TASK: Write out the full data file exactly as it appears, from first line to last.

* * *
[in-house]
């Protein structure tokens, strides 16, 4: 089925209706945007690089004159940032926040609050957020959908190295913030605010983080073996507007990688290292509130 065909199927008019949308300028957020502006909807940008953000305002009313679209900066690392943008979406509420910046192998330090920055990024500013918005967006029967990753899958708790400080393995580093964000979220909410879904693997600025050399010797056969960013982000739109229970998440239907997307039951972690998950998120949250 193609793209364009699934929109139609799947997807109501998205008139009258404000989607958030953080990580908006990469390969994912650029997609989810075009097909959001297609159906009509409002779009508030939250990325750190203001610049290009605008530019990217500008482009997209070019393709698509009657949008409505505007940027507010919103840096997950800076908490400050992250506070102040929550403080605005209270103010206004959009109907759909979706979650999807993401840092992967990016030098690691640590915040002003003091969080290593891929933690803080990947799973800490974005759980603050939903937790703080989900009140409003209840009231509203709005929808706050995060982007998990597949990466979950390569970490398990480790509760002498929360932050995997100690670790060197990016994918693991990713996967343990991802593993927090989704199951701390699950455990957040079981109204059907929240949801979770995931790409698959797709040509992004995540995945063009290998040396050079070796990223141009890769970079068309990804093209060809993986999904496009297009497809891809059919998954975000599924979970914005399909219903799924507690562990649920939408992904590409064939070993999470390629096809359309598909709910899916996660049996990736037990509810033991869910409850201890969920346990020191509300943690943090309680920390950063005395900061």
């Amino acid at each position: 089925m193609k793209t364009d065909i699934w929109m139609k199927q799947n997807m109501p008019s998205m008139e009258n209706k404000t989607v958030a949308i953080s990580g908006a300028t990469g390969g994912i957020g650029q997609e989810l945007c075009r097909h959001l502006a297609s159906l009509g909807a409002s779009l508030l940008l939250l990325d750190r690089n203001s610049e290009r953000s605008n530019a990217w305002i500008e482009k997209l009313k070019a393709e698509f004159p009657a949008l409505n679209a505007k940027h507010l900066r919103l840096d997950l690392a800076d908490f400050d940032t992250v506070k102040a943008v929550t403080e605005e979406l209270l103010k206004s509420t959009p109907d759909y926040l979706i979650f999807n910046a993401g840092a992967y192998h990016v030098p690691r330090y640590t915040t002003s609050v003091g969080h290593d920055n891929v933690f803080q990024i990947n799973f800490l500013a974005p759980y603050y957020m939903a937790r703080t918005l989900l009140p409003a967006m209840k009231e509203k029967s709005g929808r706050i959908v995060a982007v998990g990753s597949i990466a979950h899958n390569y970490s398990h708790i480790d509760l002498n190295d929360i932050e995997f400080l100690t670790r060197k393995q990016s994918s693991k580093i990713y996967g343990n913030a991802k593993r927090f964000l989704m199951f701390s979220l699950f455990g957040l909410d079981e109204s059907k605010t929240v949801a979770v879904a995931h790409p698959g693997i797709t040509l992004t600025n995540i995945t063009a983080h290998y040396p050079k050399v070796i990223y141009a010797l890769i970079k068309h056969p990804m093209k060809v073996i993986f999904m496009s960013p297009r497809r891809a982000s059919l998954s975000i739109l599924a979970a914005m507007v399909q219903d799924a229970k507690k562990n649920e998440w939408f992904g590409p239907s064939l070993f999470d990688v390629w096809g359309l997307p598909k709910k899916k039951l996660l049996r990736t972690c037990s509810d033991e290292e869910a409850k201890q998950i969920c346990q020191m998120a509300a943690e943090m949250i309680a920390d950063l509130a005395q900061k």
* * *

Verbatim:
[in-house]
């Protein structure tokens, strides 16, 4: 089925209706945007690089004159940032926040609050957020959908190295913030605010983080073996507007990688290292509130 065909199927008019949308300028957020502006909807940008953000305002009313679209900066690392943008979406509420910046192998330090920055990024500013918005967006029967990753899958708790400080393995580093964000979220909410879904693997600025050399010797056969960013982000739109229970998440239907997307039951972690998950998120949250 193609793209364009699934929109139609799947997807109501998205008139009258404000989607958030953080990580908006990469390969994912650029997609989810075009097909959001297609159906009509409002779009508030939250990325750190203001610049290009605008530019990217500008482009997209070019393709698509009657949008409505505007940027507010919103840096997950800076908490400050992250506070102040929550403080605005209270103010206004959009109907759909979706979650999807993401840092992967990016030098690691640590915040002003003091969080290593891929933690803080990947799973800490974005759980603050939903937790703080989900009140409003209840009231509203709005929808706050995060982007998990597949990466979950390569970490398990480790509760002498929360932050995997100690670790060197990016994918693991990713996967343990991802593993927090989704199951701390699950455990957040079981109204059907929240949801979770995931790409698959797709040509992004995540995945063009290998040396050079070796990223141009890769970079068309990804093209060809993986999904496009297009497809891809059919998954975000599924979970914005399909219903799924507690562990649920939408992904590409064939070993999470390629096809359309598909709910899916996660049996990736037990509810033991869910409850201890969920346990020191509300943690943090309680920390950063005395900061």
């Amino acid at each position: 089925m193609k793209t364009d065909i699934w929109m139609k199927q799947n997807m109501p008019s998205m008139e009258n209706k404000t989607v958030a949308i953080s990580g908006a300028t990469g390969g994912i957020g650029q997609e989810l945007c075009r097909h959001l502006a297609s159906l009509g909807a409002s779009l508030l940008l939250l990325d750190r690089n203001s610049e290009r953000s605008n530019a990217w305002i500008e482009k997209l009313k070019a393709e698509f004159p009657a949008l409505n679209a505007k940027h507010l900066r919103l840096d997950l690392a800076d908490f400050d940032t992250v506070k102040a943008v929550t403080e605005e979406l209270l103010k206004s509420t959009p109907d759909y926040l979706i979650f999807n910046a993401g840092a992967y192998h990016v030098p690691r330090y640590t915040t002003s609050v003091g969080h290593d920055n891929v933690f803080q990024i990947n799973f800490l500013a974005p759980y603050y957020m939903a937790r703080t918005l989900l009140p409003a967006m209840k009231e509203k029967s709005g929808r706050i959908v995060a982007v998990g990753s597949i990466a979950h899958n390569y970490s398990h708790i480790d509760l002498n190295d929360i932050e995997f400080l100690t670790r060197k393995q990016s994918s693991k580093i990713y996967g343990n913030a991802k593993r927090f964000l989704m199951f701390s979220l699950f455990g957040l909410d079981e109204s059907k605010t929240v949801a979770v879904a995931h790409p698959g693997i797709t040509l992004t600025n995540i995945t063009a983080h290998y040396p050079k050399v070796i990223y141009a010797l890769i970079k068309h056969p990804m093209k060809v073996i993986f999904m496009s960013p297009r497809r891809a982000s059919l998954s975000i739109l599924a979970a914005m507007v399909q219903d799924a229970k507690k562990n649920e998440w939408f992904g590409p239907s064939l070993f999470d990688v390629w096809g359309l997307p598909k709910k899916k039951l996660l049996r990736t972690c037990s509810d033991e290292e869910a409850k201890q998950i969920c346990q020191m998120a509300a943690e943090m949250i309680a920390d950063l509130a005395q900061k």